Reactive Application covering big US aerospace.
Partner : Freebird
Website : https://www.getfreebird.com
Technologies Used : Scala, Akka-http, Akka, Titan (with Cassandra), Postgres, ElasticSearch, Kafka
Architecture : Microservices
Processes : Knolway, Scrum, XP, Git-flow
Domain : Aviation
Freebird provides a mobile flight rebooking platform that enables travelers to skip the line and instantly book a new ticket on any airline in the event of a flight cancellation, four-hour delay, or missed connection. This platform provides travelers with instant notifications in the event of a flight disruption and offers the ability to rebook through their mobile devices. The project 'thePlatform' is intended to make the B2B processes easier. It allows partners to interact with the platform. The flow for the platform goes something like, partner buys a freebird by doing pricing and purchasing, If the flight somehow gets disrupted, the traveler gets an SMS as well as an email with different rebooking options. The traveler then can select one option and freebird books a new ticket for them.
Though the basic flow for the application is very simple, challenge comes when the application needs to cover the whole US aerospace to check for disruption. Since, single source could not be trusted, multiple sources are used to track the status of the flights. The status needs to be fetched and ingested in the database frequently, so that the rebooking options could be sent instantly to the travelers. Every time the statuses are being fetched from the sources a lot of changes in their statuses take place, hence need to process huge amount of data frequently. This is only one challenge for the platform, it needs to handle the availability of the flights as well and that too with partner's preferences
Another challenge is to find out the alternate flights for the trip if it gets disrupted. The available flights again need to be fetched from different sources. Every trip has different scenarios with different preferences, all of them need to be created successfully before hitting the alternate flight sources. Once the alternate flights are generated, send them as options to the traveler, as well as make enough information for the customer care service so that they can handle the situations crisply.
Though API seems simplest of all the challenges however, it needs to process a lot of operations for generating enough information so that disruption monitoring could be done easily. It needed to handle the requirement of searching, on not only the client generated data but also the flight information which gets ingested in the backend.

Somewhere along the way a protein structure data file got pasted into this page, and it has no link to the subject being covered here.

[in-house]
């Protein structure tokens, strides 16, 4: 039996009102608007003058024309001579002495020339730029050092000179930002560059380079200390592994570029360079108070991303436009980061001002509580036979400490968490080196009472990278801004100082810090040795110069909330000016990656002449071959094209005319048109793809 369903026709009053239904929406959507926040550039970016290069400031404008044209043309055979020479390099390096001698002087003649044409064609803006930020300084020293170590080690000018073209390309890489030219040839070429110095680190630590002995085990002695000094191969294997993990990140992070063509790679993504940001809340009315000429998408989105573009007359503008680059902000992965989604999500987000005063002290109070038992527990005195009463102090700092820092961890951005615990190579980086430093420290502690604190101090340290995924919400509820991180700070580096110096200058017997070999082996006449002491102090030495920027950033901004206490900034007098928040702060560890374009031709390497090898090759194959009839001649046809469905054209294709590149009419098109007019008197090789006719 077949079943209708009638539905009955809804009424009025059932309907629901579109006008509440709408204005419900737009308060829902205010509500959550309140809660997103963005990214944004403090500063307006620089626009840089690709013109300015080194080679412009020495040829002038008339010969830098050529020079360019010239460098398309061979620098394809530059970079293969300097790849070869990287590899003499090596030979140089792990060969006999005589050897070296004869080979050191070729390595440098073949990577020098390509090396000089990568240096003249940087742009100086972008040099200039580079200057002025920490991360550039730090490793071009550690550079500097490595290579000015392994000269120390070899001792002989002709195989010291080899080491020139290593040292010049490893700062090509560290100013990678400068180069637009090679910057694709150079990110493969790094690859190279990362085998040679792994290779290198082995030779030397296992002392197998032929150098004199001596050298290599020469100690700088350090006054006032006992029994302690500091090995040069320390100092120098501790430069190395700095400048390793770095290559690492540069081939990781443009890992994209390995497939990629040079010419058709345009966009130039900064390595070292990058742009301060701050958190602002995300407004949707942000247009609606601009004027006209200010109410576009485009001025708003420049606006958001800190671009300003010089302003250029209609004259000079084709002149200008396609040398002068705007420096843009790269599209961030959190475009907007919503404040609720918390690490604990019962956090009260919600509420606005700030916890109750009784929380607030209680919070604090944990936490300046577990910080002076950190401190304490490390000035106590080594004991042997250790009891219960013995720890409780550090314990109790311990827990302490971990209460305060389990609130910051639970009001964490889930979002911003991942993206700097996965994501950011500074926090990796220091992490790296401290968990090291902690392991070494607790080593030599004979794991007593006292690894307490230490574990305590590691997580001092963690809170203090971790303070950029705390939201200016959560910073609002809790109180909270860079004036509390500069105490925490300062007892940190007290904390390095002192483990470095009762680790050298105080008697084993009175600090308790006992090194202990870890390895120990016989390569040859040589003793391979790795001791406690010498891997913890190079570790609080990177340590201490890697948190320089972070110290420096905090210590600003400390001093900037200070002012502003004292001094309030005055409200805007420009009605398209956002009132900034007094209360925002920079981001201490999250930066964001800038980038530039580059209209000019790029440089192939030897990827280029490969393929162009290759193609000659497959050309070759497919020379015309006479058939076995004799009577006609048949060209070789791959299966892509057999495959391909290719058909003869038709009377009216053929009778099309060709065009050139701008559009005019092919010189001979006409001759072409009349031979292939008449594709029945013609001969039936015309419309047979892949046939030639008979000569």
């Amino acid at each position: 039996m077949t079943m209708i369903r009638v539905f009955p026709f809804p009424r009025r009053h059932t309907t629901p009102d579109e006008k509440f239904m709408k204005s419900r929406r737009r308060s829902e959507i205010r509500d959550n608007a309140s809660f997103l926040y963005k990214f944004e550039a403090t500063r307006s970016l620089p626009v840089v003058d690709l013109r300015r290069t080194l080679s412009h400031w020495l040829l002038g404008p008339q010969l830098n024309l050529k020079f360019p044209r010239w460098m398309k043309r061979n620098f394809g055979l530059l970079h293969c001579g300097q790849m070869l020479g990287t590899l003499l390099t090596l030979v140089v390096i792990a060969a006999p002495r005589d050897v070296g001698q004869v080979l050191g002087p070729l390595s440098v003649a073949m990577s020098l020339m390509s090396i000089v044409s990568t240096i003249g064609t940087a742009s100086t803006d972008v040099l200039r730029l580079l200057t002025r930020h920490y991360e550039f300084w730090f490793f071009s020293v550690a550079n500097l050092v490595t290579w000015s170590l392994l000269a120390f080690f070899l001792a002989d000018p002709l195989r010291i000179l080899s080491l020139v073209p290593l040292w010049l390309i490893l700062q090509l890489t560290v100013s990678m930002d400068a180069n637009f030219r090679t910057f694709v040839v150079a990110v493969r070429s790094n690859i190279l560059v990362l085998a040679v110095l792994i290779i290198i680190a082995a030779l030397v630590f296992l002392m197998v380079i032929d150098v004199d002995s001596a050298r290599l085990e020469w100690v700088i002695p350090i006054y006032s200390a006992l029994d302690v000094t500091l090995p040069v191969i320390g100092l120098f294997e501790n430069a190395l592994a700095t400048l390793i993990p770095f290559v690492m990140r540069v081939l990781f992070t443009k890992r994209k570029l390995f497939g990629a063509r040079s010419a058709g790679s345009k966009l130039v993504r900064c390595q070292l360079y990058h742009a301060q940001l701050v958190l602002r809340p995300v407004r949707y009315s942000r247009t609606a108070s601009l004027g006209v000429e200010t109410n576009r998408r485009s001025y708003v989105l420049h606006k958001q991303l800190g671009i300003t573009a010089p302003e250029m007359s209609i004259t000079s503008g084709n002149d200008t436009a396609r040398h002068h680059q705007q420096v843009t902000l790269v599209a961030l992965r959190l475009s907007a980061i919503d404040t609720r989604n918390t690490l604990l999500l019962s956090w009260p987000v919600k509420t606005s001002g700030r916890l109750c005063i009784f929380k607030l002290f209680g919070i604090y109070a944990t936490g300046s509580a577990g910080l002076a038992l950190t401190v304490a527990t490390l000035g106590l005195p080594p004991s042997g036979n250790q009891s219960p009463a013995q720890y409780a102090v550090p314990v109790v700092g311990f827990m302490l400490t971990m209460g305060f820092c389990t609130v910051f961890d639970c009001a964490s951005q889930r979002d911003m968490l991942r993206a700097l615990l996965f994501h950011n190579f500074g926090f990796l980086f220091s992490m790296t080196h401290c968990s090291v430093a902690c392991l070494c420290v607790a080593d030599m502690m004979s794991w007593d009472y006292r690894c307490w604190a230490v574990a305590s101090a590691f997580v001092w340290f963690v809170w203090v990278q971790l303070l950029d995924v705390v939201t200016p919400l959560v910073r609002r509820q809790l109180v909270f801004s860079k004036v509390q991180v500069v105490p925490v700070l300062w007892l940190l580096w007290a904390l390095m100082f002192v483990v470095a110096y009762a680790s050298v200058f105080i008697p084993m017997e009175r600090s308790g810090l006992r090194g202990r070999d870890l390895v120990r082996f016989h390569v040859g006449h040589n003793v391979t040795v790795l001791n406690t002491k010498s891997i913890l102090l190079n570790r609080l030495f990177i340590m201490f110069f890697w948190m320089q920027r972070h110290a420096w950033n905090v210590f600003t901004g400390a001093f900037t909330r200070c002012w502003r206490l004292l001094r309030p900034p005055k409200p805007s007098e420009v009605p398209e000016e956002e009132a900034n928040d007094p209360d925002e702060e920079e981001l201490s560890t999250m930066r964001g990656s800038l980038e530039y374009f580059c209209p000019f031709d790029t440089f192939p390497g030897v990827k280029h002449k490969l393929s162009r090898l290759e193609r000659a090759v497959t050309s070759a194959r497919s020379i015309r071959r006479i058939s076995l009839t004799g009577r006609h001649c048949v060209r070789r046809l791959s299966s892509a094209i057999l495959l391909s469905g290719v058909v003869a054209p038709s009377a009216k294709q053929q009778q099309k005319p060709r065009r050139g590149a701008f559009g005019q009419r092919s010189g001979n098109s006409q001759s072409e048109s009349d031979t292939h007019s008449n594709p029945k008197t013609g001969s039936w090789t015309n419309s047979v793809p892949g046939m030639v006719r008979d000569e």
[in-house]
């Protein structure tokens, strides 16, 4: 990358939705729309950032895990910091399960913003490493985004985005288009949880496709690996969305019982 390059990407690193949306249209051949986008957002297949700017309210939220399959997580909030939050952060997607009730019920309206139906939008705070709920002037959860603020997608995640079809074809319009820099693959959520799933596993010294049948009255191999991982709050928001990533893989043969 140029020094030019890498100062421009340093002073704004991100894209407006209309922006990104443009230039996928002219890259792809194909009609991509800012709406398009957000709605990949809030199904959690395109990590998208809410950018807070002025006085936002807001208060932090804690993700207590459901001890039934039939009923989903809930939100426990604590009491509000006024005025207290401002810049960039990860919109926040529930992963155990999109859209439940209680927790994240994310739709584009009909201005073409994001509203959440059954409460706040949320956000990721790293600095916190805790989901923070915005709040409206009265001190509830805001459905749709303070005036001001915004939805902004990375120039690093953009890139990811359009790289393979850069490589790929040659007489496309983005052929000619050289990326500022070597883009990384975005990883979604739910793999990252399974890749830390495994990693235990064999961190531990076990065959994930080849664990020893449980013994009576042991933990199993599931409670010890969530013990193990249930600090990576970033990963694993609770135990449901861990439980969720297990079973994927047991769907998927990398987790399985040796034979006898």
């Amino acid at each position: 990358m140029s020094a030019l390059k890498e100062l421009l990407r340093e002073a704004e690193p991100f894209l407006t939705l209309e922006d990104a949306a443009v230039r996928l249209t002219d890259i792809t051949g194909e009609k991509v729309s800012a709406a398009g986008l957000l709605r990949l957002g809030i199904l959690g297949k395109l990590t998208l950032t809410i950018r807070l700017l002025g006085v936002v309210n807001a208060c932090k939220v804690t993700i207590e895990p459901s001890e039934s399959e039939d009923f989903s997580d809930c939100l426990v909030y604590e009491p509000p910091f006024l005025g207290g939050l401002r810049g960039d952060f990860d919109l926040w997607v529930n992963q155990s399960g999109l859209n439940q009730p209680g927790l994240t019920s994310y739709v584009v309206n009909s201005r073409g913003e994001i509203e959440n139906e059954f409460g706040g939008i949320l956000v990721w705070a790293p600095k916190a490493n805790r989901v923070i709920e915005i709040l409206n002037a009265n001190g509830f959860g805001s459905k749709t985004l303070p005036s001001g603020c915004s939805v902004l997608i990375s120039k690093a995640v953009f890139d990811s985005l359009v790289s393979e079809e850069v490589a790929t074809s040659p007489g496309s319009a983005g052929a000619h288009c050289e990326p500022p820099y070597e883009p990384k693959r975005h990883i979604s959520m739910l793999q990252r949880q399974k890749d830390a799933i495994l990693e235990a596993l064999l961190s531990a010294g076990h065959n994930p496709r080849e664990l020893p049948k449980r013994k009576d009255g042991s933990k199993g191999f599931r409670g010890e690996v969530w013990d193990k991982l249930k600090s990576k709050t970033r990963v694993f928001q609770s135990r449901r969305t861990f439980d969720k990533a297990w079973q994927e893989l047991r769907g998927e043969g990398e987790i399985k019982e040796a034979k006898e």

Knoldus started working to build the application using the DDD approach. Bounded contexts were identified and the application was made with the Microservices Architecture. With the exception of the api for pricing and purchasing, everything else was asynchronous. The architecture was designed in a choreographic way and we used kafka as the message broker among the services. It provided a unified, high-throughput, low-latency platform for handling real-time data feeds where its storage layer is essentially a "massively scalable pub/sub message queue architected as a distributed transaction log. Inside each service we used Scala's functional programming, futures and wherever needed Akka extensively as everything had to be non-blocking and asynchronous. The process of data ingestion was massive therefore in order to handle the back pressure Kafka was used in many places.
As we ingest a massive amount of data into the databases, searching needed to be handle carefully, and hence ElasticSearch was used. It holds the part of the data on the basis of what the search could have been done and returns the index point through which the updated data could be fetched from the database.
Knolway (Knoldus way of development using Scrum and XP) was used to build the project in sprints. The benefit of being agile was found a lot during the project's development lifetime. High focus was on TDD by considering the pyramidal test cases strategy where we have least number of e2e test cases, more integration test cases than e2e and mostly unit test cases. GitFlow was used as the branching strategy so that there is no challenge in code management.
The technology stack and architecture met the SLAs which were required for the platform. The application was best suited for reactiveness and the entire Lightbend reactive technology stack helped achieving it. Since the application is based on microservices, the design is highly extendable and scalable. Moreover, the application would never face downtime if one part of it gets dysfunctional.
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